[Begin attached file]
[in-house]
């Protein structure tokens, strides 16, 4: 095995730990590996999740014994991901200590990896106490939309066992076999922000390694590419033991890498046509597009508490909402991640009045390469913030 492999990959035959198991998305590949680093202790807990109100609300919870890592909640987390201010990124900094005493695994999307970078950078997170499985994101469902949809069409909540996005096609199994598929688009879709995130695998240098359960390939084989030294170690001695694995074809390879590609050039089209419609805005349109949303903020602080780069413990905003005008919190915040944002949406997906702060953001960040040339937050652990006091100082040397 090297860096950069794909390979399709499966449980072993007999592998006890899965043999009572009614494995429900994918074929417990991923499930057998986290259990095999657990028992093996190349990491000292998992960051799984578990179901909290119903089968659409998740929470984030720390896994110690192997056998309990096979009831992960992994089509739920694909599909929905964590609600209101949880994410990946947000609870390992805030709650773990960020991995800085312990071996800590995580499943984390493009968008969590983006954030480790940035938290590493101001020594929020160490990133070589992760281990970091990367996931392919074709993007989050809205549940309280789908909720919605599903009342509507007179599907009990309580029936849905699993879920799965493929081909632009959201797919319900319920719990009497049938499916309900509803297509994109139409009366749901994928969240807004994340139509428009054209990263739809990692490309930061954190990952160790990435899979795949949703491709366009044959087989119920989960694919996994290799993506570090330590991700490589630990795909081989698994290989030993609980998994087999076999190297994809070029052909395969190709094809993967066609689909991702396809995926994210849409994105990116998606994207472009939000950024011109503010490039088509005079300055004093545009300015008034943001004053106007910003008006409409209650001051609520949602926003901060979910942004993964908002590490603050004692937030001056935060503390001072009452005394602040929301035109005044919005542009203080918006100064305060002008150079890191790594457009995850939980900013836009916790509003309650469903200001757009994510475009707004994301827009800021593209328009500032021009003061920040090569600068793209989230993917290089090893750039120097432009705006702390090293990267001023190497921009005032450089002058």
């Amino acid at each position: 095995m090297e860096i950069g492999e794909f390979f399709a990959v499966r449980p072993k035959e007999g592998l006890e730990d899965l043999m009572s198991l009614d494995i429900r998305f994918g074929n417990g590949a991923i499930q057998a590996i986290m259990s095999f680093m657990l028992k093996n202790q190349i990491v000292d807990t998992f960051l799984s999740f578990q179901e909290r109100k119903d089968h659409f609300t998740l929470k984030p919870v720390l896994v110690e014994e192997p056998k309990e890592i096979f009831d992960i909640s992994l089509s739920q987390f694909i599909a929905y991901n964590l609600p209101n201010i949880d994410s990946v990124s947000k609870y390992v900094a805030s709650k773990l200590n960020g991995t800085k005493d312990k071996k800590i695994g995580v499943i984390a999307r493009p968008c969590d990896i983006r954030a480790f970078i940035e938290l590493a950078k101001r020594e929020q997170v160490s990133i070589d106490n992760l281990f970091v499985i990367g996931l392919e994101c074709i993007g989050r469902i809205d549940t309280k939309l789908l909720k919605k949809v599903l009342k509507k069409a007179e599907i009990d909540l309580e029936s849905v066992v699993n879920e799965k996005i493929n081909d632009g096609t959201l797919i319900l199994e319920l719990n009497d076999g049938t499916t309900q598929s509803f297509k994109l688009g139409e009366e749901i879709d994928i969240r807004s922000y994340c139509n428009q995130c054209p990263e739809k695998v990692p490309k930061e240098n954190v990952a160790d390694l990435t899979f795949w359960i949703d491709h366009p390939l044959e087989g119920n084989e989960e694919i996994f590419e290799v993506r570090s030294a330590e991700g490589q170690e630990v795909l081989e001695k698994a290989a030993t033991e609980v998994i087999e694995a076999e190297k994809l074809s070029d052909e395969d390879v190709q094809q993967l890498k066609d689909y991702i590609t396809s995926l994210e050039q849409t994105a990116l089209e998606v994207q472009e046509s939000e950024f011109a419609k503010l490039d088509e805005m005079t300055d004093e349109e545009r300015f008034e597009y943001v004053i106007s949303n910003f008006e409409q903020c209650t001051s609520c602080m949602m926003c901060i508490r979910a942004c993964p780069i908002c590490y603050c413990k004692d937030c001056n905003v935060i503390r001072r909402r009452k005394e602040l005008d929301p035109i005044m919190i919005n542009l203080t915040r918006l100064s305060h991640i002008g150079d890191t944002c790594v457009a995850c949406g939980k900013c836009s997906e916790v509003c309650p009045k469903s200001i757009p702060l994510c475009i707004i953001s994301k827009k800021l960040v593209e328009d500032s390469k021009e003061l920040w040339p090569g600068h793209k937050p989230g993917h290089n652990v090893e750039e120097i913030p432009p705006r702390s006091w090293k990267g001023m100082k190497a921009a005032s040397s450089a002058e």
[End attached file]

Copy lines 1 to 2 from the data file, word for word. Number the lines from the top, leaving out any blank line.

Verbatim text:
[in-house]
């Protein structure tokens, strides 16, 4: 095995730990590996999740014994991901200590990896106490939309066992076999922000390694590419033991890498046509597009508490909402991640009045390469913030 492999990959035959198991998305590949680093202790807990109100609300919870890592909640987390201010990124900094005493695994999307970078950078997170499985994101469902949809069409909540996005096609199994598929688009879709995130695998240098359960390939084989030294170690001695694995074809390879590609050039089209419609805005349109949303903020602080780069413990905003005008919190915040944002949406997906702060953001960040040339937050652990006091100082040397 090297860096950069794909390979399709499966449980072993007999592998006890899965043999009572009614494995429900994918074929417990991923499930057998986290259990095999657990028992093996190349990491000292998992960051799984578990179901909290119903089968659409998740929470984030720390896994110690192997056998309990096979009831992960992994089509739920694909599909929905964590609600209101949880994410990946947000609870390992805030709650773990960020991995800085312990071996800590995580499943984390493009968008969590983006954030480790940035938290590493101001020594929020160490990133070589992760281990970091990367996931392919074709993007989050809205549940309280789908909720919605599903009342509507007179599907009990309580029936849905699993879920799965493929081909632009959201797919319900319920719990009497049938499916309900509803297509994109139409009366749901994928969240807004994340139509428009054209990263739809990692490309930061954190990952160790990435899979795949949703491709366009044959087989119920989960694919996994290799993506570090330590991700490589630990795909081989698994290989030993609980998994087999076999190297994809070029052909395969190709094809993967066609689909991702396809995926994210849409994105990116998606994207472009939000950024011109503010490039088509005079300055004093545009300015008034943001004053106007910003008006409409209650001051609520949602926003901060979910942004993964908002590490603050004692937030001056935060503390001072009452005394602040929301035109005044919005542009203080918006100064305060002008150079890191790594457009995850939980900013836009916790509003309650469903200001757009994510475009707004994301827009800021593209328009500032021009003061920040090569600068793209989230993917290089090893750039120097432009705006702390090293990267001023190497921009005032450089002058």